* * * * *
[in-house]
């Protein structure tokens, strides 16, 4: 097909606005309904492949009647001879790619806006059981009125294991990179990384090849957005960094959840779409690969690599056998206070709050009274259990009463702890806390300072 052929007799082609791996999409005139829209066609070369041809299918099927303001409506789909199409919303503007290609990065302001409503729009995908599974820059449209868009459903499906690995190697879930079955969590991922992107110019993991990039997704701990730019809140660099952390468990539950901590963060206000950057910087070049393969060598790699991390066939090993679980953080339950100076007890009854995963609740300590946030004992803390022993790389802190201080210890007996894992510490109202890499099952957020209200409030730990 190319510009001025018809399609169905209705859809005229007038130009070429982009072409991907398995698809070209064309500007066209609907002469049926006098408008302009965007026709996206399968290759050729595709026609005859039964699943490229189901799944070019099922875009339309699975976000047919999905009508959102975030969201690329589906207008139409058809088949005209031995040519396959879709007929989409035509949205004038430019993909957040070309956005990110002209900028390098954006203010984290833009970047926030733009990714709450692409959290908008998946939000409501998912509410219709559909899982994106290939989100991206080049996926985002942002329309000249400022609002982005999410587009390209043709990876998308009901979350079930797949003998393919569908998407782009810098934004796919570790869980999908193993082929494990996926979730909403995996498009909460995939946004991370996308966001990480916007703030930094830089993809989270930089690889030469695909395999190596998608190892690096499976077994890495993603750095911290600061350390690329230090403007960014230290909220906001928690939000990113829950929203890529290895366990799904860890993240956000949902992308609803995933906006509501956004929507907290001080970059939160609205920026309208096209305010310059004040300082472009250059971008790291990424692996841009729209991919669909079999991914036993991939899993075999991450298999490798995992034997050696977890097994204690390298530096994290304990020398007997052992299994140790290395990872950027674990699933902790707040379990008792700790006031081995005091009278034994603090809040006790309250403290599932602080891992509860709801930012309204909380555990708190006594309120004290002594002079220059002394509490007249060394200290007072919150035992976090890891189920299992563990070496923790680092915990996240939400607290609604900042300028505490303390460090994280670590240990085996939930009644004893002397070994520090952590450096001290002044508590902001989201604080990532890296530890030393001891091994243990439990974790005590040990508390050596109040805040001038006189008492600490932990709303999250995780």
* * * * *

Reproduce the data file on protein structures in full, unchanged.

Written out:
[in-house]
């Protein structure tokens, strides 16, 4: 097909606005309904492949009647001879790619806006059981009125294991990179990384090849957005960094959840779409690969690599056998206070709050009274259990009463702890806390300072 052929007799082609791996999409005139829209066609070369041809299918099927303001409506789909199409919303503007290609990065302001409503729009995908599974820059449209868009459903499906690995190697879930079955969590991922992107110019993991990039997704701990730019809140660099952390468990539950901590963060206000950057910087070049393969060598790699991390066939090993679980953080339950100076007890009854995963609740300590946030004992803390022993790389802190201080210890007996894992510490109202890499099952957020209200409030730990 190319510009001025018809399609169905209705859809005229007038130009070429982009072409991907398995698809070209064309500007066209609907002469049926006098408008302009965007026709996206399968290759050729595709026609005859039964699943490229189901799944070019099922875009339309699975976000047919999905009508959102975030969201690329589906207008139409058809088949005209031995040519396959879709007929989409035509949205004038430019993909957040070309956005990110002209900028390098954006203010984290833009970047926030733009990714709450692409959290908008998946939000409501998912509410219709559909899982994106290939989100991206080049996926985002942002329309000249400022609002982005999410587009390209043709990876998308009901979350079930797949003998393919569908998407782009810098934004796919570790869980999908193993082929494990996926979730909403995996498009909460995939946004991370996308966001990480916007703030930094830089993809989270930089690889030469695909395999190596998608190892690096499976077994890495993603750095911290600061350390690329230090403007960014230290909220906001928690939000990113829950929203890529290895366990799904860890993240956000949902992308609803995933906006509501956004929507907290001080970059939160609205920026309208096209305010310059004040300082472009250059971008790291990424692996841009729209991919669909079999991914036993991939899993075999991450298999490798995992034997050696977890097994204690390298530096994290304990020398007997052992299994140790290395990872950027674990699933902790707040379990008792700790006031081995005091009278034994603090809040006790309250403290599932602080891992509860709801930012309204909380555990708190006594309120004290002594002079220059002394509490007249060394200290007072919150035992976090890891189920299992563990070496923790680092915990996240939400607290609604900042300028505490303390460090994280670590240990085996939930009644004893002397070994520090952590450096001290002044508590902001989201604080990532890296530890030393001891091994243990439990974790005590040990508390050596109040805040001038006189008492600490932990709303999250995780």